The client OS should have roles too, writes Cherry, because they make “installation fast and easy and reduce the OS surface area, which can reduce security threats and maintenance such as patching.”
Implementing roles into the client OS should be easy given its high-degree of componentization, writes Cherry, adding that possible client OS roles could be e-mail and Web browsing, student, business desktop, business mobile and gamer.
“An interesting side effect of adding roles might be faster start-up times,” writes Cherry. “If a person had a small netbook, and only installed the e-mail and Web browsing role, the OS might be able to start faster, because it only has to load the components for that role, and it doesn’t have to install other components for features that are not needed.”
Integrate Windows Phone 7 UI
The user interface for Windows Phone 7, internally called “Metro,” incorporates capacitive touch screens and a new feature called “Tiles” that work as visual shortcuts for an application or its content. Users can pin any Tile they want to the phone’s Start page.
Incorporating the “Metro” Shell into Windows 8 would be extra work for IT (organizations don’t want to retrain users for UI changes), but would help tie future versions of Windows Phone 7 and Windows together, writes Cherry. Users could then choose between the Windows Phone 7 “Metro” interface and the classic Windows 8 desktop interface.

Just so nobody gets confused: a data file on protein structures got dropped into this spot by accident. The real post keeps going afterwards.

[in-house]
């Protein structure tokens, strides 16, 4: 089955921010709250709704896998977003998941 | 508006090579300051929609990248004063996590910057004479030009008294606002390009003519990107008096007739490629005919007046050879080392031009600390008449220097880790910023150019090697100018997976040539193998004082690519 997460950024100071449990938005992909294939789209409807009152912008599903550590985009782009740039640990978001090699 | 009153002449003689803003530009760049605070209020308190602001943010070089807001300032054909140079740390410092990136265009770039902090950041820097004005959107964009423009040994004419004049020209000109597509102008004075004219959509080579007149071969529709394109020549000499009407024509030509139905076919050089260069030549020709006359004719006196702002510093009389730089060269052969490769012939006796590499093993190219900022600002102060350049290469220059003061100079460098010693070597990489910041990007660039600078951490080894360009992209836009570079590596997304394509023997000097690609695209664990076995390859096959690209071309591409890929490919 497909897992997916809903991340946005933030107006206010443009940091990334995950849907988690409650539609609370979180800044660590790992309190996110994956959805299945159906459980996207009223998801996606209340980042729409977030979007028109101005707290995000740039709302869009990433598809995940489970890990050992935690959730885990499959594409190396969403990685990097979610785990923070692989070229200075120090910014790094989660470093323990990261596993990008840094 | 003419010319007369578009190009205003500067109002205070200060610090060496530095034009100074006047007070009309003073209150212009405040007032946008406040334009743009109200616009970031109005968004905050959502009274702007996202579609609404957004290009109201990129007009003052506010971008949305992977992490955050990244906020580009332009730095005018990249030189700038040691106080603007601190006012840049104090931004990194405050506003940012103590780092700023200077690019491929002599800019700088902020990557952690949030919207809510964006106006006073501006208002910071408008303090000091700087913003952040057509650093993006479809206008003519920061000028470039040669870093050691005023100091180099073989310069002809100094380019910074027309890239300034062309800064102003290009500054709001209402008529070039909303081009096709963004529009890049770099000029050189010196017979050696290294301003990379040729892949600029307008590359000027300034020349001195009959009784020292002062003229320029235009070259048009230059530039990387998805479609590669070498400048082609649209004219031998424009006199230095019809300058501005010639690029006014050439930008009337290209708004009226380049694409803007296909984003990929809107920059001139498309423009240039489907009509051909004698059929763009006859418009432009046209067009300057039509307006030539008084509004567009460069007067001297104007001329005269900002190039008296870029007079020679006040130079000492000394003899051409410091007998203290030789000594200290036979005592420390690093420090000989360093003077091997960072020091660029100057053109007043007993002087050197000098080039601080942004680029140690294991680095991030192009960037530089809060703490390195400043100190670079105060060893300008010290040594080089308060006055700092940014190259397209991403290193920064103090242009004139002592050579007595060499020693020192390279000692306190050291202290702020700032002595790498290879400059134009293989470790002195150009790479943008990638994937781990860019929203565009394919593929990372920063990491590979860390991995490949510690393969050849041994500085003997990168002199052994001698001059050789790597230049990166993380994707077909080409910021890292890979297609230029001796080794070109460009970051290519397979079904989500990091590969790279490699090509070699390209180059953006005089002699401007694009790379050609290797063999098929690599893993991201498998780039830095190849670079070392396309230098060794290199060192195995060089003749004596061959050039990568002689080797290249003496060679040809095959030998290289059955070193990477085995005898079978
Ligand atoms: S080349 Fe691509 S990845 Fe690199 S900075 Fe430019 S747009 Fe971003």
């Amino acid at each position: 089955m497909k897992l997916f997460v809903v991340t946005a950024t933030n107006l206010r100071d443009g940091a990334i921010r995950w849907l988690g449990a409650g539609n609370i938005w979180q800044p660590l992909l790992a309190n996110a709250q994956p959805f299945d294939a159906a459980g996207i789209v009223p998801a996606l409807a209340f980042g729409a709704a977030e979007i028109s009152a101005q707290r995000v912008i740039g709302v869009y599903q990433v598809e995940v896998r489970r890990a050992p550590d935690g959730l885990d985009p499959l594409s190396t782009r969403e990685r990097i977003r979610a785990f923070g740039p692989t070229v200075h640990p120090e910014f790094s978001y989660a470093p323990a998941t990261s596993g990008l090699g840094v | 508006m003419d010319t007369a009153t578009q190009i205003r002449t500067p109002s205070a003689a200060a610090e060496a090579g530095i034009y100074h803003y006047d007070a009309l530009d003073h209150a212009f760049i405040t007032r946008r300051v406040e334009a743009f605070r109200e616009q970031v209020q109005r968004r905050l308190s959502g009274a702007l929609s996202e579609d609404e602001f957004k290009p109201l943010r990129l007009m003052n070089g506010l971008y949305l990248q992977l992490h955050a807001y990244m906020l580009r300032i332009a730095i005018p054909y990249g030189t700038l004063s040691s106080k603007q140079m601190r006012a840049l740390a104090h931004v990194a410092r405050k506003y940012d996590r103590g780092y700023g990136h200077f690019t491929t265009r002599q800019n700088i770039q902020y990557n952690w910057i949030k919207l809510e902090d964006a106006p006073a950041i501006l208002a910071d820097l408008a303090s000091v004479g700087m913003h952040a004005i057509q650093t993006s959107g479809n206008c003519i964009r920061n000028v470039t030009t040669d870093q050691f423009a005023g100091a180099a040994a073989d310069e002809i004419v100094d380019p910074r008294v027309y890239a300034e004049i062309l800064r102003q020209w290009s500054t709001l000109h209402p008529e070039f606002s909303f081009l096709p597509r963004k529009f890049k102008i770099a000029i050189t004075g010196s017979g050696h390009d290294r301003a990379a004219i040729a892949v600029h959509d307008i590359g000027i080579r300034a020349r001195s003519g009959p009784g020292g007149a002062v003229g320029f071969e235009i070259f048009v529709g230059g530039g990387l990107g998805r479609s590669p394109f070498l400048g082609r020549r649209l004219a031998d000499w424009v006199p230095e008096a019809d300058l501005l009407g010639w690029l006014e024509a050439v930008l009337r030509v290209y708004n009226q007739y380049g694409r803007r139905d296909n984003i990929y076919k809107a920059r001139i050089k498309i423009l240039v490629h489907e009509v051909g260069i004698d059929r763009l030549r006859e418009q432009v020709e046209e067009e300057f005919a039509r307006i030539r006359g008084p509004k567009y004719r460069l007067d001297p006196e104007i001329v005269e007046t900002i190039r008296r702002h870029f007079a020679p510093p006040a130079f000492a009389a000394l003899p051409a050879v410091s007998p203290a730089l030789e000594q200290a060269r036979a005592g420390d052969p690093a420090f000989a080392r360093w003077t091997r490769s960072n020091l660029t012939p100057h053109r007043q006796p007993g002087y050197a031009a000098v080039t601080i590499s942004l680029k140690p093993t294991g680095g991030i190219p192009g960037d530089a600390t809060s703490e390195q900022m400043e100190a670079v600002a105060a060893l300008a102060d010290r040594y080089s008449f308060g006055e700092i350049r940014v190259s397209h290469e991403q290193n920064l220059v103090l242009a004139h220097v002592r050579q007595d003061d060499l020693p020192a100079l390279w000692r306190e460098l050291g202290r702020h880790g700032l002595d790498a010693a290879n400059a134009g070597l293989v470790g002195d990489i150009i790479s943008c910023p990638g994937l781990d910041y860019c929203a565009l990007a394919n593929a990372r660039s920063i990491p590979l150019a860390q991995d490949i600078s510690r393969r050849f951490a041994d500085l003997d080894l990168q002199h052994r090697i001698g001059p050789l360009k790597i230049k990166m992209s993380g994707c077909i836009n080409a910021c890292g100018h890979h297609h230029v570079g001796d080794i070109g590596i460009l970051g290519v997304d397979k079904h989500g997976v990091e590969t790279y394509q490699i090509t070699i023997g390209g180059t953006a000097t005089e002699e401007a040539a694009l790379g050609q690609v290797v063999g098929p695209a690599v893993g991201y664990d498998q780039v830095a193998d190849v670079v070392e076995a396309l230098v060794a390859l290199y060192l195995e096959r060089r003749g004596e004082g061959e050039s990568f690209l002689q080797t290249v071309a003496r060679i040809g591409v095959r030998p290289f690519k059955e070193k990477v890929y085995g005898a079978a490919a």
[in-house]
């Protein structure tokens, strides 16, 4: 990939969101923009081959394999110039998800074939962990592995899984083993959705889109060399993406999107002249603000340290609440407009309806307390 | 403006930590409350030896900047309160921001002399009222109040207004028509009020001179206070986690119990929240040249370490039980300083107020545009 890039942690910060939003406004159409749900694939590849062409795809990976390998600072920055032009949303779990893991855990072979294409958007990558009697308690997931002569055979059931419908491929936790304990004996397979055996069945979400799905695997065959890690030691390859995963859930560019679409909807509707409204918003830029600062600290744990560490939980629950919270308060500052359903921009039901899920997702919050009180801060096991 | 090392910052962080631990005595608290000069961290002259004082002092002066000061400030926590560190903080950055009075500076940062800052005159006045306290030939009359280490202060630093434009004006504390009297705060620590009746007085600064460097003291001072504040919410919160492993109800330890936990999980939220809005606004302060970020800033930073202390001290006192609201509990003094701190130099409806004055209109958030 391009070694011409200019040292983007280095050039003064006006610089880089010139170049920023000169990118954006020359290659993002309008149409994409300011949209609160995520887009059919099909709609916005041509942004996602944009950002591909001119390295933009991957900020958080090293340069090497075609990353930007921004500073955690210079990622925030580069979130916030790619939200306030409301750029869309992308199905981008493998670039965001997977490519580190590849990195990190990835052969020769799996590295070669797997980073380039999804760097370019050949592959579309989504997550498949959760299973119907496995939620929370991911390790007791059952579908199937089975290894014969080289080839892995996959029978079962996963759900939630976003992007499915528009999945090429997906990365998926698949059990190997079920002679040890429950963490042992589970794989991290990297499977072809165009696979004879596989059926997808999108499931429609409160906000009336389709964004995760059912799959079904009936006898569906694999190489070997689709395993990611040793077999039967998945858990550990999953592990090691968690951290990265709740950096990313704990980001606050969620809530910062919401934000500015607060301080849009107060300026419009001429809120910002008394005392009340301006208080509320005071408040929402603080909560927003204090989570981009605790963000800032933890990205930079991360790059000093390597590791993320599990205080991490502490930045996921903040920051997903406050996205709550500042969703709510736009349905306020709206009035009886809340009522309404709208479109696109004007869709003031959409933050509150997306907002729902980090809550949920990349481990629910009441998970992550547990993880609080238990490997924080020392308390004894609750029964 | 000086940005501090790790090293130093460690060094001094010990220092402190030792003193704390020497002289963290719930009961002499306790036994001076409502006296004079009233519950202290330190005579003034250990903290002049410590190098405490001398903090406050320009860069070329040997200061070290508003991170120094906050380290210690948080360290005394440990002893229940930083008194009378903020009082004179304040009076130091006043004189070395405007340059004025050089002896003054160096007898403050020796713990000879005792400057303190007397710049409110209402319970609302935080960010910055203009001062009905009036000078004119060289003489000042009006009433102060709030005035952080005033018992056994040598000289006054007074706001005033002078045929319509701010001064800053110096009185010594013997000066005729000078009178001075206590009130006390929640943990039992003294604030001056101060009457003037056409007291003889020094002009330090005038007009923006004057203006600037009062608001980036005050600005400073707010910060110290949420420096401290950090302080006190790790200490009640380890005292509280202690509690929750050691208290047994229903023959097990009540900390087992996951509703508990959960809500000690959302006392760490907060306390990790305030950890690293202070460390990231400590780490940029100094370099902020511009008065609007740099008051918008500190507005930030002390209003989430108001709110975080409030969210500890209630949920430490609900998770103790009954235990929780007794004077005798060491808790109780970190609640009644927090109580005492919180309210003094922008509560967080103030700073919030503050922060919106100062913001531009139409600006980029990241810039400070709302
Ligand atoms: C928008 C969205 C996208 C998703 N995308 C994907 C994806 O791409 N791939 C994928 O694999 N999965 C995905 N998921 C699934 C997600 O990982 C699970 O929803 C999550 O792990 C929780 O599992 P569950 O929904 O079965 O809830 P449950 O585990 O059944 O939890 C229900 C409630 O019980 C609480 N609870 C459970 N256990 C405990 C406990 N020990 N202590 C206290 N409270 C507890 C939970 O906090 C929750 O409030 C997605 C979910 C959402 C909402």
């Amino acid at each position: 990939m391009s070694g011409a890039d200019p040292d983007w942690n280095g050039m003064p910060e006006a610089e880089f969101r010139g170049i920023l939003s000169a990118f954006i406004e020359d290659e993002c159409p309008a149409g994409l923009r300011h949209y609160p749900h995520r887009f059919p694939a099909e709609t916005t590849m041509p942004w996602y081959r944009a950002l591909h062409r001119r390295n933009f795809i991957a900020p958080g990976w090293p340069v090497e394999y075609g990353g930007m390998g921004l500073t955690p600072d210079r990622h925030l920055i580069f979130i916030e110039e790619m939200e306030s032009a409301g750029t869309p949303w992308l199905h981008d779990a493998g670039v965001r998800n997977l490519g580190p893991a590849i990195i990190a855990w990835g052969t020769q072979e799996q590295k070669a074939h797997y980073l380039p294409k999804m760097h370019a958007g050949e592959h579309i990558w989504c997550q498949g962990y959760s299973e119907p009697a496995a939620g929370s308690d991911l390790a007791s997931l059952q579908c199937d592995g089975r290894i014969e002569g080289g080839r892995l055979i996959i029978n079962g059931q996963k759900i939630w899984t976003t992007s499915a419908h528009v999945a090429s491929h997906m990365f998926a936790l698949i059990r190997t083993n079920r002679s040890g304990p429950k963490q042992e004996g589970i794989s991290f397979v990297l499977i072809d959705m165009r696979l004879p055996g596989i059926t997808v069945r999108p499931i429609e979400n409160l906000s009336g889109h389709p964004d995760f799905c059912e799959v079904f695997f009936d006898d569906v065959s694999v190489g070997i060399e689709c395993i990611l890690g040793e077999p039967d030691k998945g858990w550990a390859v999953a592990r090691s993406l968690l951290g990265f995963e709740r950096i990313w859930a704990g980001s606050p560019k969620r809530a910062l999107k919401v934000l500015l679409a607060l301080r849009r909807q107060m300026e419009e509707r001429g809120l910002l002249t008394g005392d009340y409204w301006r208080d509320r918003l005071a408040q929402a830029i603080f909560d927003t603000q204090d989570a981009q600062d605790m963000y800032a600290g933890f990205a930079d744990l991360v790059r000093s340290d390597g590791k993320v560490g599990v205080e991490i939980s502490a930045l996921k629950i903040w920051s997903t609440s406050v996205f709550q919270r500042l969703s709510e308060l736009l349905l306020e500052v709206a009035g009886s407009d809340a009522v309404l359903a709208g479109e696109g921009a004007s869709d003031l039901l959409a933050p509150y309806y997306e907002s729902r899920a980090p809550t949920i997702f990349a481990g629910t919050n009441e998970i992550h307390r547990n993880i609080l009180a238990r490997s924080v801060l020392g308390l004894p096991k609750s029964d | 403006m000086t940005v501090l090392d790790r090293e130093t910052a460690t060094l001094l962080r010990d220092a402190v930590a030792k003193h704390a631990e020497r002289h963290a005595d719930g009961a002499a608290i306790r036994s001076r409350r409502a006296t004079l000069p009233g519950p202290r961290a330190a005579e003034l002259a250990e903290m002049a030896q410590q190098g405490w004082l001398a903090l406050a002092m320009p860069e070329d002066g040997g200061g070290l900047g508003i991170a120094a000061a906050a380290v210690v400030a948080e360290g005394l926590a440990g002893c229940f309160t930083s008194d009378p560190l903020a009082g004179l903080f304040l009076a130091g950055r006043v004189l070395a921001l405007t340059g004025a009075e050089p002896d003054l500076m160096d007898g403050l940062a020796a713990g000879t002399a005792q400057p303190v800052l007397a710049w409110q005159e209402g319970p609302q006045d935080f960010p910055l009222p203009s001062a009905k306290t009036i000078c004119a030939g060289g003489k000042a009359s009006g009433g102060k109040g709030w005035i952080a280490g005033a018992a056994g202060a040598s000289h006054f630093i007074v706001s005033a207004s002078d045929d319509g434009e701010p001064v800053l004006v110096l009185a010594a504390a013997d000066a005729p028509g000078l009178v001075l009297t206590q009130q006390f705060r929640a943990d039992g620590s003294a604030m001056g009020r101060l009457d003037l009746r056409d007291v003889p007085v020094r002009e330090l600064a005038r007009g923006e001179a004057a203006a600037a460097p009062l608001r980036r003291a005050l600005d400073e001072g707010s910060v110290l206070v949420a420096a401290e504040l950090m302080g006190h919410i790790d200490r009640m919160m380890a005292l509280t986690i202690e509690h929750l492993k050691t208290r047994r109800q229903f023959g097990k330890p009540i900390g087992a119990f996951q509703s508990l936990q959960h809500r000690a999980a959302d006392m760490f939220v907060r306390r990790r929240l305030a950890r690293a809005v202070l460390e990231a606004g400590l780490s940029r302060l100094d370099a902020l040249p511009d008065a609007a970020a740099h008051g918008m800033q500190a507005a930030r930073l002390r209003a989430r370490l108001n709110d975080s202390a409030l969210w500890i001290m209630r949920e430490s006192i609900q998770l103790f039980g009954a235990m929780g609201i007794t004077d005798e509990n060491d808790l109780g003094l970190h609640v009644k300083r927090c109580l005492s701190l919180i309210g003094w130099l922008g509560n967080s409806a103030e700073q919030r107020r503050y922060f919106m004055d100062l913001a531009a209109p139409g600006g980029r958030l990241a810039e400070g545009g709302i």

The Metro shell would also “begin the process of making the Windows client more viable as a tablet with a UI that can better handle touch rather than relying on a mouse or a stylus for navigation,” writes Cherry.
Meaningful Error Messages
Windows error messages are often cryptic, showing hexadecimal error code such as 0xe0000100. In Windows 8, Cherry calls for error messages that make sense to the common user.
“You end up having to put code in a search engine to find out what the problem is,” says Cherry.
“If you can’t explain in an error message what went wrong and clearly indicate what to do about it, then you shouldn’t have an error message.”
More Powerful Power Management
Faster start-up times for Windows are on nearly everyone’s wish list, and Windows 8 is no exception. It also “needs to sleep, hibernate and wake up quickly and reliably, writes Cherry.
Cherry defines “start-up time” as the time between turning on the power to a machine that was stopped until you actually start performing useful work.
“On my Dell Precision T3400 with Windows 7 64-bit & after pushing the power button it is eight seconds until the BIOS has started and Windows 7 begins to load,” writes Cherry.
“At approximately the 15-second mark the ‘Starting Windows’ message and animation starts. At the 54-second mark, the Windows logon appears, and after logging on there is a 41-second period where all I can really do is watch the ‘donut’ cursor. After one minute and 50 seconds Outlook can be started, and mail can be sent and received with an Exchange server at the two minute 23 second mark. It takes 2.5 minutes to start Windows 7.”
Cherry calls for more speed and accuses Microsoft of trying to convince users that continually “hibernating” their system is the answer to faster start-up. This is an illusion, he writes, and warns that “hibernate” has its own set of problems such as occasionally preventing network cards from resuming correctly.